Preparation and attitude are key assets in dealing with disasters

By Mindy Keskinen

In an emergency, our best asset isn’t a flashlight, or a sleeping bag, or even a clean water supply. It’s our attitude.

If we’re calm and aware of others’ needs, we help spark the community spirit that can rise in adversity. This year, Americans have seen severe storms and floods, wildfires and heat waves, all intensified by climate change. Are we prepared here in Minnesota? In any disaster, our confidence will depend on our health and our preparation.

That insight came from Dave Crawford, who spoke at a Nov. 28 community meeting co-sponsored by Transition Town – ASAP and the St. Anthony Park Community Council, with support from the Saint Anthony Park Community Foundation.


Are we ready as households, as neighborhoods, as a city?

A disaster preparedness consultant, Crawford said that any household should be ready both to shelter in place and to evacuate quickly if needed. Pre-pack a “bug-out bag” of key supplies for each person. The items will depend on where you’re likely to shelter, and for how long. But consider a first-aid kit, water-purification tablets, copies of documents such as property deeds, a base layer of clothing—and a few light items to lift spirits.

Any household should be ready both to shelter in place and to evacuate quickly if needed. Pre-pack a “bug-out bag” of key supplies for each person. Illustration by Michael and Regula Russelle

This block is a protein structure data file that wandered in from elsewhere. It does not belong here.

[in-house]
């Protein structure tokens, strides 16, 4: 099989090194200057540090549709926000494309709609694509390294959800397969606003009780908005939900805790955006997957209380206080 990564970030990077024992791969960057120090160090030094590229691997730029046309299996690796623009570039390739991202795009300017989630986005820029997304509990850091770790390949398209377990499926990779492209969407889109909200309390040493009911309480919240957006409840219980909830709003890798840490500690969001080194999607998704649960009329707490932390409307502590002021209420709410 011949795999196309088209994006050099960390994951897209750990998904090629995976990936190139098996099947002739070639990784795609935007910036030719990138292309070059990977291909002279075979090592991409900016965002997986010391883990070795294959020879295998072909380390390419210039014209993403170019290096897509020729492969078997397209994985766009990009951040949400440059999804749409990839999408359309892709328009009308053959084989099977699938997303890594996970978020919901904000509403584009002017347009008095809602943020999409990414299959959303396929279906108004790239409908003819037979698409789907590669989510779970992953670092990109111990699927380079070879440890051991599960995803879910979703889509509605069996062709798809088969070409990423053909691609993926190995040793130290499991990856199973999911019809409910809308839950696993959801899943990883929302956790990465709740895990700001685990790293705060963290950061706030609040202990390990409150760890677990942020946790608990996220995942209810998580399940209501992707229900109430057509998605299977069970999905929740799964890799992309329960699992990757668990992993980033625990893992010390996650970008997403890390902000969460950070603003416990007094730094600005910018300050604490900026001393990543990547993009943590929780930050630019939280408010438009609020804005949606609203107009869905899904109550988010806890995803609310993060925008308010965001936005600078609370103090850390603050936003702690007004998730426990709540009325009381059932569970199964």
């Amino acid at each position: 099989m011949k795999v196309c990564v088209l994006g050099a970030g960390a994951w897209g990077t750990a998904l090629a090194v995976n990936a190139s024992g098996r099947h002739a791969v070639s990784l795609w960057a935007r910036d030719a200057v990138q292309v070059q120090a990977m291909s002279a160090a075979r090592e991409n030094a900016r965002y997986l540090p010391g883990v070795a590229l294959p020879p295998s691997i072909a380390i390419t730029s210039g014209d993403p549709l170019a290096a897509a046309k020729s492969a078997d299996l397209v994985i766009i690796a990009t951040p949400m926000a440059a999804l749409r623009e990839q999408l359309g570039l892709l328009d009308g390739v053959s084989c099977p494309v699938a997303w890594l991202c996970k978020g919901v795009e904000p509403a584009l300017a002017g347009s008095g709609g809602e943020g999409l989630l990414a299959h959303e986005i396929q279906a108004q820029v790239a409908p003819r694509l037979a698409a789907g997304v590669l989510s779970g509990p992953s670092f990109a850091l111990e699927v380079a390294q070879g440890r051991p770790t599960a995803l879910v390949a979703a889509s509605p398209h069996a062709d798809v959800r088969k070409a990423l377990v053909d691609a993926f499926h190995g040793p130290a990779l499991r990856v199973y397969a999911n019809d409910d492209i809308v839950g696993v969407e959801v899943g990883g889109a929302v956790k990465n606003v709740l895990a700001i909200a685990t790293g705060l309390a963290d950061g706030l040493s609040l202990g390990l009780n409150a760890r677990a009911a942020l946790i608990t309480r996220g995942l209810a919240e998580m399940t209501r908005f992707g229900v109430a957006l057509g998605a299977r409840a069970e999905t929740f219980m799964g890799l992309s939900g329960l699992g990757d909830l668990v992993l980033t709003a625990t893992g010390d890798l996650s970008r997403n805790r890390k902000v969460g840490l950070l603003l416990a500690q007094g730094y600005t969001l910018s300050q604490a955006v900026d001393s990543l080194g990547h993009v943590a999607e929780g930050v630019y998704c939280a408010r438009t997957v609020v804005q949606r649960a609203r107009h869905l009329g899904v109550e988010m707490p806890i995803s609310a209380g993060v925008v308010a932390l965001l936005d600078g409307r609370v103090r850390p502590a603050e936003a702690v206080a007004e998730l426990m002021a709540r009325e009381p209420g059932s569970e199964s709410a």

Check out what our Bugle Beetle packed, then download a full list from the Transition Town website,

At the neighborhood level, what skills can each of us bring? That was speaker Kris Grangaard’s focus; she’s a Community Emergency Response Team (CERT) trainer for Falcon Heights. Ramsey County residents can take the nine-week Wednesday-night CERT training through the county. Topics include hazard awareness and planning, fire suppression, disaster first-aid, search and rescue, and more. The next session runs March 14-May 9, 2018. For information, visit and enter the search term “Community Emergency Response Team.”

At the city level, “hero support” is part of Lucy Angelis’ job as a St. Paul emergency management coordinator. Emergency managers create order from the chaos of weather disasters, earthquakes or violent incidents. As agency officials set priorities for responding, these managers translate the whats into hows, so the boots on the ground—the heroes—have the direction and the supplies they need.

All three speakers agreed that emergency-response agencies expect residents to take care of themselves for up to three days if a disaster strikes. You can find out more about how to do that at the Stay Safe website,, or read “Tom Brown’s Field Guide to City and Suburban Survival.”

In the big picture, we can also build resilience through a more local, sustainable economy. A community that produces much of its own food, energy and other necessities can bounce back more easily from any disruption.


Local Economy group to meet Jan. 22

“That’s partly why we formed the Local Economy group,” said Pat Thompson, who co-leads the new group with Sherman Eagles. “We live in a globally interdependent economy, but if we can bring at least some of our money home, we’ll all be stronger in the long run.” Members are now researching topics, such as:

  • rolling over IRAs to allow for local investment
  • starting a real estate investment co-op, similar to Minneapolis’ NorthEast Investment Co-op
  • forming an investment club or chapter of Cooperative Principle
  • launching a local nonprofit community investment fund
  • collaborating with Slow Money Minnesota


All are welcome to the next meeting, Monday, Jan. 22, 6:30-8:30 p.m. at Lori’s Coffee House, 1441 N. Cleveland Ave. For more information, email There will be updates on the Transition Town – ASAP website.


Mindy Keskinen is a book editor who also coordinates communications for Transition Town – ASAP.



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